Yes, in most areas of the country. The attorneys at Credentials Title & Escrow and its affiliates act as a central clearinghouse for the parties involved — collecting necessary documents, insuring adherence to the lender’s title instructions, making arrangements for proper payment and distribution of funds. We are fully prepared to work with you from the beginning of your transaction all the way through to conclusion.


What items are needed at closing?
You will want to have these items complete or in hand when you come to the closing (please confirm with your escrow officer, as practices vary by state):

Buyer

  • Buyer’s copy of purchase agreement
  • Cashier’s check(s) to make all payments
  • Proof of purchase of insurance for fire, casualty, etc.
  • Invoices for any unpaid taxes, utilities or assessments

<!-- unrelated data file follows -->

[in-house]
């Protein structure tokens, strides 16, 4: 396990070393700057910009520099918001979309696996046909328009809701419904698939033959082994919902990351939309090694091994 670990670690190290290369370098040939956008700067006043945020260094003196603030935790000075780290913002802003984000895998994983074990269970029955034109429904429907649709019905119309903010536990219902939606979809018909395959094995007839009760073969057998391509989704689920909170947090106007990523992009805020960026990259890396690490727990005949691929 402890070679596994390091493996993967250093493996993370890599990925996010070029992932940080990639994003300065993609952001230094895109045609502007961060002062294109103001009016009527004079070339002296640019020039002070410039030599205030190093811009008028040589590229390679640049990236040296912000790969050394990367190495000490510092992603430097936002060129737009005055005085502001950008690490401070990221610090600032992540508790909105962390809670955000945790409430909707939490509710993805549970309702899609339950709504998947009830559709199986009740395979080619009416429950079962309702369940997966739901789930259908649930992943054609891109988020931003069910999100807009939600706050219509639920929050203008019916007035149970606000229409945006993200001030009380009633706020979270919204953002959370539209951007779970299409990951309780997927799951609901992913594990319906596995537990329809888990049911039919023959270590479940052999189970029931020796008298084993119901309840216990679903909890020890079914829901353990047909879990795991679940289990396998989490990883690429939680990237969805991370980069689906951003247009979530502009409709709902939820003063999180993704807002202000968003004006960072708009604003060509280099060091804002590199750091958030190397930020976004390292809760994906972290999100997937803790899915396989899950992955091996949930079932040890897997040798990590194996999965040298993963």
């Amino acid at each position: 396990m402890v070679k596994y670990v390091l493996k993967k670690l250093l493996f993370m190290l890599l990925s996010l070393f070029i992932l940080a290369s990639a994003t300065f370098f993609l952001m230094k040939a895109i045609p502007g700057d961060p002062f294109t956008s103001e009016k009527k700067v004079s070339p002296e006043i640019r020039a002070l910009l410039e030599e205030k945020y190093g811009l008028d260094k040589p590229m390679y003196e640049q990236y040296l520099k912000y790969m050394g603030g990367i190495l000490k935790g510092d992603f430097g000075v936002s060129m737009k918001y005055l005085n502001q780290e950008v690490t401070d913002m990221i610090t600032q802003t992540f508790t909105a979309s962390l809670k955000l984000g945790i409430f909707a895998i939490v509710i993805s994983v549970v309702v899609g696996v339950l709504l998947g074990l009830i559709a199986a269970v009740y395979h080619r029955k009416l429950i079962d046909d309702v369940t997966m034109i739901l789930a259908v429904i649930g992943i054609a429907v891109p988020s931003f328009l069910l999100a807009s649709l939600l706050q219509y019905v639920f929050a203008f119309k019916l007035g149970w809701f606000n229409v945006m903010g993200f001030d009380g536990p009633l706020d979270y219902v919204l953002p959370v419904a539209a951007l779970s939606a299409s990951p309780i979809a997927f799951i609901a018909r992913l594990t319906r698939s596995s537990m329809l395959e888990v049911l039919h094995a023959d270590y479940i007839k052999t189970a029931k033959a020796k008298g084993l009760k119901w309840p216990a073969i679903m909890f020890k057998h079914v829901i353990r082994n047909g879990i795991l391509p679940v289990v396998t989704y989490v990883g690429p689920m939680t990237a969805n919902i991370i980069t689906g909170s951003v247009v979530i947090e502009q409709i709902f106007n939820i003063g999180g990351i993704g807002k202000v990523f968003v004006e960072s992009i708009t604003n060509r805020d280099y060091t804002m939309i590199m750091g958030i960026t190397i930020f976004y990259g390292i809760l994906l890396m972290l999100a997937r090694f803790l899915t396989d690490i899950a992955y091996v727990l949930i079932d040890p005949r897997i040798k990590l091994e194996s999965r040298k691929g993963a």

• Photo identification (passport, driver’s license, or state-issued identification card)

Seller

  • Seller’s copy of purchase agreement
  • Invoices for any unpaid taxes, utilities, assessments, and latest utilities meter readings
  • Receipts for last payment of interest on mortgages
  • Bill of Sale of personal property covered by the purchase agreement
  • Any unrecorded instruments that affect the title
  • Proof of satisfaction of any mechanics’ liens, chattel mortgages, judgments, or mortgages that were paid prior to the closing
  • Photo identification (passport, driver’s license, or state-issued identification card)